All medicines have side effects. Psychostimulants may decrease your appetite and cause a stomachache or a headache. The loss of appetite can cause unplanned weight loss in some people. This side effect seems to be more common in children. Some people have insomnia (trouble sleeping). Other possible side effects include fast heartbeat, chest pain, or vomiting. To avoid or reduce the side effects of psychostimulants, follow these tips:

  • Use the lowest possible dose that still controls the hyperactivity or inattention. Your doctor will tell you the right dose.
  • Take the medicine with food if it bothers your stomach.
  • Maintain a healthy diet.
  • Ask your doctor if you can skip taking medicine on the weekends.
  • If you take a long-acting medicine, do not crush, break, or chew it before swallowing it.

It’s important to take the medicine the way your doctor prescribes it. Follow their advice, even if you think the medicine isn’t working. Medicines used to treat ADHD have been shown to improve a person’s ability to do specific tasks. This includes paying attention or having more self-control. The length of time a person will need to take medicine depends on each person.

Some people only need to take medicine for 1 to 2 years. Others need treatment for many more years.


If your doctor thinks you have adult ADHD, he or she may suggest therapy. This could include individual counseling and/or support groups. Your doctor also may recommend testing and counseling with someone who specializes in treating ADHD. You can learn ways to change your work environment and keep distractions to a minimum. Organizational tools can help you learn how to focus on activities at work and at home.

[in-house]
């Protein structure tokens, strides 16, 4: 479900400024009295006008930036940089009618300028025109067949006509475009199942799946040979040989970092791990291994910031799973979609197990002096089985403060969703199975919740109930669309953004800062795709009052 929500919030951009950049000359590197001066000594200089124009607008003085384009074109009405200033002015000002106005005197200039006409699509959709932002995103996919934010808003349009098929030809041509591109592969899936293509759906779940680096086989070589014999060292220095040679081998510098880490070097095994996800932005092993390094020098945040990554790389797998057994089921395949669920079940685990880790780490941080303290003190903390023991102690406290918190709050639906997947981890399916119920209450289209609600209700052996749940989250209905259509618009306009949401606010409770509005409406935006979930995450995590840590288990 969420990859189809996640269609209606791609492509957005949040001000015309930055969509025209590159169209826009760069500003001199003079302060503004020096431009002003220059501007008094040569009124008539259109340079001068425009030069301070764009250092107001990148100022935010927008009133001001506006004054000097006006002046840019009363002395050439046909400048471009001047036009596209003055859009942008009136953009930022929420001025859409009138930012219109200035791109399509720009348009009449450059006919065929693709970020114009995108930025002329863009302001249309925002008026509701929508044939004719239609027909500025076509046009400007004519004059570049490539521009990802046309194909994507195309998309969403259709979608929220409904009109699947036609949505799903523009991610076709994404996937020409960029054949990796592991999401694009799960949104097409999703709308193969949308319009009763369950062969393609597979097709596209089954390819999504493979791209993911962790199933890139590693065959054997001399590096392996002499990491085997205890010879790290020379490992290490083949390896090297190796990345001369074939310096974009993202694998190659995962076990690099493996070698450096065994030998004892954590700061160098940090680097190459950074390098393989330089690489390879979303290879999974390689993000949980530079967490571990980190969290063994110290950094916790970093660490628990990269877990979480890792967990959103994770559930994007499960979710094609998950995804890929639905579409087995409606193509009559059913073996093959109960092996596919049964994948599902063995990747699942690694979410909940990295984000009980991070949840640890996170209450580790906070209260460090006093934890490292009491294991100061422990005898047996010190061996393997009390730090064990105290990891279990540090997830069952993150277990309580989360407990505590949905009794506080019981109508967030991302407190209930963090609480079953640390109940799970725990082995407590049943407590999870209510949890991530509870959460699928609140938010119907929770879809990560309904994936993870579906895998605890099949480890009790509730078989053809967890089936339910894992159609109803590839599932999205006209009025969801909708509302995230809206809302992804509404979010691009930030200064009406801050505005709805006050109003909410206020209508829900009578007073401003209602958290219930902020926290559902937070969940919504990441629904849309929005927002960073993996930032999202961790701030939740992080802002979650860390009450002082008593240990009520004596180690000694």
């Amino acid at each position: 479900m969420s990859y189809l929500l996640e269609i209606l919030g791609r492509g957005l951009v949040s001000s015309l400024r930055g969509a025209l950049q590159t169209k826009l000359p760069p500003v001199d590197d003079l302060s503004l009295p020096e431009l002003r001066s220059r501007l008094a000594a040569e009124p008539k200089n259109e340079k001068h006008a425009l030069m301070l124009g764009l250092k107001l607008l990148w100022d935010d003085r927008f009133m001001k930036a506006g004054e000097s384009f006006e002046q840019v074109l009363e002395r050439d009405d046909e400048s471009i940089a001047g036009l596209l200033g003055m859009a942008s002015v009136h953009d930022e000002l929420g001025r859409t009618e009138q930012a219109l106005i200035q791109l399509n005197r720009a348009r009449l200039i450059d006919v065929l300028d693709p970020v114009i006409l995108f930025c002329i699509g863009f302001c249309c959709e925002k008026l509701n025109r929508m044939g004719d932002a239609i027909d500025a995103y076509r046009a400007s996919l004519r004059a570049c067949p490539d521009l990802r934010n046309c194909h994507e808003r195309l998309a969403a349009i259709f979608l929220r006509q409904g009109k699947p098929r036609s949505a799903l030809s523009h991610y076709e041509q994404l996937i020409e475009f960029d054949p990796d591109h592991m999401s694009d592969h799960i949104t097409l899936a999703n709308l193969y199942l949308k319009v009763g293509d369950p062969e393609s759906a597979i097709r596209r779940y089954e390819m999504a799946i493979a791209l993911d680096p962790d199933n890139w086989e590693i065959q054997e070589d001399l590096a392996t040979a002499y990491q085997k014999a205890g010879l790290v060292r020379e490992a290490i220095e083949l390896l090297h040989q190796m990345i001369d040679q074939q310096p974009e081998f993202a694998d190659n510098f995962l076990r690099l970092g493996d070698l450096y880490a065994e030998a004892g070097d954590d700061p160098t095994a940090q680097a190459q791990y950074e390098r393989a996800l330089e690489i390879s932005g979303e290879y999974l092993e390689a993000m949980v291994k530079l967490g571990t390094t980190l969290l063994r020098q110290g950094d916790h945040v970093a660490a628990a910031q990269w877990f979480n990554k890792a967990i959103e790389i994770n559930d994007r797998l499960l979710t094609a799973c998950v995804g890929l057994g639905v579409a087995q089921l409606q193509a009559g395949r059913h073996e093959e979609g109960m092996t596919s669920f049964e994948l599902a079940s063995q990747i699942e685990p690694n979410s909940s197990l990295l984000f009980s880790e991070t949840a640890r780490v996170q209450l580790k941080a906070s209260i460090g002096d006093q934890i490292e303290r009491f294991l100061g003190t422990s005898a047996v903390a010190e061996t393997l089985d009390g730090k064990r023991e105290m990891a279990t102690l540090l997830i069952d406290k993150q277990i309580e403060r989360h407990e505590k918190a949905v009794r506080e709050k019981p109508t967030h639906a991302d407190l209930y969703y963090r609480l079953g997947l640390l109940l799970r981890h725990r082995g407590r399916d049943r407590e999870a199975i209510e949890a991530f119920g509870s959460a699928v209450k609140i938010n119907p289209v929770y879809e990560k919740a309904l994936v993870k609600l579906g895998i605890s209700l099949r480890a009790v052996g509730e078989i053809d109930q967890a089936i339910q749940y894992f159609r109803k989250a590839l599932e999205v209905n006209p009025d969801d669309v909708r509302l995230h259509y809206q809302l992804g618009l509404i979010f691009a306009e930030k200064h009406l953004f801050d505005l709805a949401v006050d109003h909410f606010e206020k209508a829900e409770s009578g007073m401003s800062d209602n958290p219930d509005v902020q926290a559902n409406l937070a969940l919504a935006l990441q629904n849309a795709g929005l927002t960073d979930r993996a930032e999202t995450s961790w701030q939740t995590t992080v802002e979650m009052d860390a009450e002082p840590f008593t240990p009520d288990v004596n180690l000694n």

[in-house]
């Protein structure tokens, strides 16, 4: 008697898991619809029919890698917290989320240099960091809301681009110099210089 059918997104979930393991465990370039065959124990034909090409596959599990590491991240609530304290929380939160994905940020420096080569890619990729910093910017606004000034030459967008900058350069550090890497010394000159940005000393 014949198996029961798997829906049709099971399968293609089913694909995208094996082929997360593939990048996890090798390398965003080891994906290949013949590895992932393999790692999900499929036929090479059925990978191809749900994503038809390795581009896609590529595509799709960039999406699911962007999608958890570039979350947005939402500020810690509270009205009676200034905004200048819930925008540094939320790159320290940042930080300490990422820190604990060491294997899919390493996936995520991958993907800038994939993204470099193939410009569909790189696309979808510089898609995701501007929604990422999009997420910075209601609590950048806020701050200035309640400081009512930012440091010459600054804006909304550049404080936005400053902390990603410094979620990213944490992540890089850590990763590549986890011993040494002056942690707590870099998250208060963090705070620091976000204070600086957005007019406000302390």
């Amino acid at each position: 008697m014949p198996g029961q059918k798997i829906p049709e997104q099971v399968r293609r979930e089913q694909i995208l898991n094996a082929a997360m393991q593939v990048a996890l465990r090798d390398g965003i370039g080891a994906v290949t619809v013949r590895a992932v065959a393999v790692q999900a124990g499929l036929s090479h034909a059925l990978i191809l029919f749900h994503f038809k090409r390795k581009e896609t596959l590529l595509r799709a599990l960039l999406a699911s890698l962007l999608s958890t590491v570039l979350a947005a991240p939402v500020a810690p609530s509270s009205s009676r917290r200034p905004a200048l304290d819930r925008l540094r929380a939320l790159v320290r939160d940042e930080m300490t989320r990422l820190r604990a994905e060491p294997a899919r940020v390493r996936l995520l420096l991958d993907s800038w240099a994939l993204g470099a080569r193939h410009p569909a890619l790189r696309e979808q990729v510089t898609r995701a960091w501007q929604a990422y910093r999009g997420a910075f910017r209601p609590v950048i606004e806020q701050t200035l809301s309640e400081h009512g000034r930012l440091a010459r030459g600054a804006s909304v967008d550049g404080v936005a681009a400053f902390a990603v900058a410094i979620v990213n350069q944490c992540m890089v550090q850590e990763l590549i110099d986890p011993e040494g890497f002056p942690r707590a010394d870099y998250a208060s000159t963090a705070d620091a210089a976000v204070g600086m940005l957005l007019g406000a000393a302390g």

Many people who have ADHD find counseling helpful.

Lifestyle changes

It is important to make some personal changes to help improve your condition. These may include:

  • Setting a schedule and sticking to it. Having a set schedule can keep you organized, focused, and on track.
  • Thinking before you act. If you know you tend to be impulsive, try to put more thought into decisions. Think about pros and cons, as well as possible risks or consequences. Think about how it could affect others, not just yourself.
  • Maintaining a healthy, well-rounded routine. Try to be consistent with your diet, exercise, and sleep. Avoid substances or situations that trigger negative actions.

Living with adult ADHD

People who have ADHD should visit their doctor for regular checkups. A lifetime of ADHD behaviors can cause social problems, such as low self-esteem, trouble learning or working, and problems with relationships. ADHD can put you at risk of addiction. Some people who have ADHD may have problems sleeping or eating.

They may have related health conditions as well. These could include:

  • anxiety
  • depression
  • bipolar disorder
  • oppositional defiant disorder (ODD)
  • Tourette syndrome
  • learning disabilities
  • substance abuse